When I wrote my first book I didn’t know about beta readers…yes, I was young and stupid. Now, the idea of not having someone read my work before I present it to the world seems as ridiculous as buying a dress without first trying it on. Authors need beta readers to ensure they don’t arrive at the party in a dress that’s two sizes too small. Betas keep it real.
If you’re already using betas, do you simply send out your draft and wait for comments or do you provide questions that will help your betas help you?Here are some questions you can ask your beta readers that will not only get them thinking about your writing in detail, it will also help determine if any editing and rewriting would be beneficial.
* Did the story pull you in from the beginning?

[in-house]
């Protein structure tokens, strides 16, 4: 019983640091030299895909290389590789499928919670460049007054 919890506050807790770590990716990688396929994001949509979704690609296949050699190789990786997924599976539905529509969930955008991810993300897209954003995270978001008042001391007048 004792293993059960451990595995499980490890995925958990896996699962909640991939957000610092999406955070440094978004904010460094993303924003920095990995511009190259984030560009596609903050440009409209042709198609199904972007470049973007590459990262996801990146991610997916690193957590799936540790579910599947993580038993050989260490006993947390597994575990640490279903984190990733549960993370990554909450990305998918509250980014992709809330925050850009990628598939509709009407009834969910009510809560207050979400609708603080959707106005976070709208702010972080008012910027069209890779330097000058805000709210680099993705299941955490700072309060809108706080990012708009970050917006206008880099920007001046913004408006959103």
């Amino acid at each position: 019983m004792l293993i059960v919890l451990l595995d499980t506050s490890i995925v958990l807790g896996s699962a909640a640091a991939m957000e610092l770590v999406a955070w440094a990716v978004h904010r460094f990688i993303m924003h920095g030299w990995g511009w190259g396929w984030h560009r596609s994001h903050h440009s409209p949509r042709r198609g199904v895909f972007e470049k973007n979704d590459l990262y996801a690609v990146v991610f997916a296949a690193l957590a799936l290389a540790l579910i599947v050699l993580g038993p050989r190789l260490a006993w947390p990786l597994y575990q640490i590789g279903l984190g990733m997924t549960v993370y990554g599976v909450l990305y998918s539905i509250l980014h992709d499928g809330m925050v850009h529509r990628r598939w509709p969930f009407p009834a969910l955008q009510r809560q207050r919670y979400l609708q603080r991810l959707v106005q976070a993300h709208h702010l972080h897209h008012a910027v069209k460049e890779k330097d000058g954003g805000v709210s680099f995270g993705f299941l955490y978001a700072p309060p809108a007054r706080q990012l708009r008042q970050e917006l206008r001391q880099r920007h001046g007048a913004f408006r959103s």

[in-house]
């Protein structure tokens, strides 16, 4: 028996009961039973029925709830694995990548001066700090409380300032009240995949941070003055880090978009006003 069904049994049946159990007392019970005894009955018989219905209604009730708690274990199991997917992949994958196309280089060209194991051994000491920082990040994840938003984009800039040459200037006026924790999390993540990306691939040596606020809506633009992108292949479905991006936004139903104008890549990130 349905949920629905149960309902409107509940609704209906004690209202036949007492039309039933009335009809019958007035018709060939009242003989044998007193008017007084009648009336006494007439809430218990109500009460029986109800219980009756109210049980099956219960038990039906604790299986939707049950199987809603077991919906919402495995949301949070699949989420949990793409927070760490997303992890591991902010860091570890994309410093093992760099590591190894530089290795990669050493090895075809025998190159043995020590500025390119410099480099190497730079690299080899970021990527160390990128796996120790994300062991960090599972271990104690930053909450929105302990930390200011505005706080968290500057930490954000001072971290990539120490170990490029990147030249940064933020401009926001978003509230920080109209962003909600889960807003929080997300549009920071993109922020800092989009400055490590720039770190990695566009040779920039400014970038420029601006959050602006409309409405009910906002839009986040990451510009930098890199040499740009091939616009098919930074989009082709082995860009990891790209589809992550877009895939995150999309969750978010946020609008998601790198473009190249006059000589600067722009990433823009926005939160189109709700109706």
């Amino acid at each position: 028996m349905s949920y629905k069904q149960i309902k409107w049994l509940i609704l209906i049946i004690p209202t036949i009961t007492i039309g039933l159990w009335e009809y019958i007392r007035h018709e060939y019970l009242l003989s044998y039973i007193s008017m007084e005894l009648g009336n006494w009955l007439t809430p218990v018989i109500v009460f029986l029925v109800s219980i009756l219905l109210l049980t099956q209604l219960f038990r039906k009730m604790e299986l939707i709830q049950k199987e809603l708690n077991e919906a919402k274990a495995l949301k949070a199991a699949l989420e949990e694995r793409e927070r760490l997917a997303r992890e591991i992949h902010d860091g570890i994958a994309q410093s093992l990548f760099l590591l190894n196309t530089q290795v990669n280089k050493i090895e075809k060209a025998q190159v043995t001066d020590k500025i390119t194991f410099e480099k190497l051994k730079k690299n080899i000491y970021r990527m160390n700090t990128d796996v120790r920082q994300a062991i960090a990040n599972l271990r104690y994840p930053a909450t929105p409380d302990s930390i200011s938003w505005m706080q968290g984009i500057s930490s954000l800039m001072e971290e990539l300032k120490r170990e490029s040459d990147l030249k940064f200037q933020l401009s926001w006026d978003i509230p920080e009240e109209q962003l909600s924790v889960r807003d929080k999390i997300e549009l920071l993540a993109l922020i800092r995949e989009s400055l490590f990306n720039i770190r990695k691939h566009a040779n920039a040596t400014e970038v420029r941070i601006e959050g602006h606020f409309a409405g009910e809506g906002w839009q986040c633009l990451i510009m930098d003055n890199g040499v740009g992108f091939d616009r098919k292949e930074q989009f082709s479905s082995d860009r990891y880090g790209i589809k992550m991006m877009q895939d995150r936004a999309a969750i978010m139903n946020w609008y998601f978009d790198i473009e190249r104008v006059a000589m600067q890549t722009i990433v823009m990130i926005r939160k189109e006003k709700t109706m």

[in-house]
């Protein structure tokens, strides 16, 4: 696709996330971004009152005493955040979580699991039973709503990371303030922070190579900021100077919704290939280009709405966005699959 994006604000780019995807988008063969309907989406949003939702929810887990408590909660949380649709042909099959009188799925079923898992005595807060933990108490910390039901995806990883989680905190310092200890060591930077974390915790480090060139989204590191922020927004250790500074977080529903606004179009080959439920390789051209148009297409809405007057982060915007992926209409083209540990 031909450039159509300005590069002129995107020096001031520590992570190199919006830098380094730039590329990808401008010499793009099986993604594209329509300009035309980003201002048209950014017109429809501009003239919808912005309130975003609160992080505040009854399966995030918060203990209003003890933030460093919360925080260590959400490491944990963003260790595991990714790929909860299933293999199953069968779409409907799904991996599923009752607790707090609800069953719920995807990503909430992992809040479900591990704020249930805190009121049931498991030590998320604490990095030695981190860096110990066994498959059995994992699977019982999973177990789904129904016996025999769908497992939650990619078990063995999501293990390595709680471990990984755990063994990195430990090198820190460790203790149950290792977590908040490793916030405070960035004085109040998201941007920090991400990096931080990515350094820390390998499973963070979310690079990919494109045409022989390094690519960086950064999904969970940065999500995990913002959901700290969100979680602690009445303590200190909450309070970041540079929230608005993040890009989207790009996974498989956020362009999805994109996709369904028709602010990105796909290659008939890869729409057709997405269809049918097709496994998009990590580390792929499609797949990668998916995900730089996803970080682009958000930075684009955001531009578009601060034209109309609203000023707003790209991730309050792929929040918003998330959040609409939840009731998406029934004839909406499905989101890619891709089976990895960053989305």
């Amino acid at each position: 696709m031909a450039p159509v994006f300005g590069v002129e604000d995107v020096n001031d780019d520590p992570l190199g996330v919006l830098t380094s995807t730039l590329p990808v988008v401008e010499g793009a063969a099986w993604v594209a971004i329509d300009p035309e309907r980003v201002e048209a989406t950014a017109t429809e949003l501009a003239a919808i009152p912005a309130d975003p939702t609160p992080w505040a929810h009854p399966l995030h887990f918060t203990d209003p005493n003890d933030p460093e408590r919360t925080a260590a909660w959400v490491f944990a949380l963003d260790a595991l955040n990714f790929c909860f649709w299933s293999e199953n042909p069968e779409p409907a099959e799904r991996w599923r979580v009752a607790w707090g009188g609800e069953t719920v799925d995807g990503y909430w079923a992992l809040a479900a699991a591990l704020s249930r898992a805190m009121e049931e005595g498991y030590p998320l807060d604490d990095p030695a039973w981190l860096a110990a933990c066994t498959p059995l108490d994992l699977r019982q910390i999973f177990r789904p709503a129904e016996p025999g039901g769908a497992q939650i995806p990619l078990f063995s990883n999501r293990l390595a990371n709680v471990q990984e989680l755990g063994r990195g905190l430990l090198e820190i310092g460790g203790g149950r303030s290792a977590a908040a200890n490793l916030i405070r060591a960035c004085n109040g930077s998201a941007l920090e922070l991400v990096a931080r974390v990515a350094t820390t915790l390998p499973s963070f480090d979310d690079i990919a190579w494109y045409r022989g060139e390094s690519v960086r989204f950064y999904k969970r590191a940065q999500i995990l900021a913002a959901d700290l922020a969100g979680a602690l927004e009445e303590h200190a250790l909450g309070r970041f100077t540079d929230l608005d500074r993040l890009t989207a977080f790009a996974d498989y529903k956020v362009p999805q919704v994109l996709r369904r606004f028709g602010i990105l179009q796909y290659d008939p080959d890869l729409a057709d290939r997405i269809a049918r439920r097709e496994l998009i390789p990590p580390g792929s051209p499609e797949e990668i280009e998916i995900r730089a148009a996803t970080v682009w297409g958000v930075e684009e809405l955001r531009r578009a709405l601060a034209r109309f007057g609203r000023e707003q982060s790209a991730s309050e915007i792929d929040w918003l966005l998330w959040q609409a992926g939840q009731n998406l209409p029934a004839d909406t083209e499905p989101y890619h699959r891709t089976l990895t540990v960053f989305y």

* Did the story hold your interest until the end?
* At any point did you lose interest or stop caring?
Was the main character relatable?
* Were the supporting characters interesting and did they add to the story?
* Did any characters seem unnecessary?
* Was the setting as interesting as the characters? Were the descriptions realistic and detailed?
What part was your favorite?
Was this a book that would keep you up at night reading?
Were there any parts that seemed like they dragged on?
Were there any aspects that seemed repetitive?
Were there any parts that didn’t provide enough detail?
Were there any inconsistencies either in the story’s timeline or in the actions of the characters that didn’t match the story plot?
Were there too many characters to keep track of or were some too similar to each other?
Was the dialogue interesting and natural?
Was the ending satisfying?
* And of course, was the book grammatically sound?
Asking your betas to weigh in with such detailed questions is no doubt opening a can of worms. Chances are, they will find some areas to criticize. But isn’t that the point of having your work read pre-publication? To present your best writing to your readers, take the time to work with your betas. Your ultimate reader will thank you for it.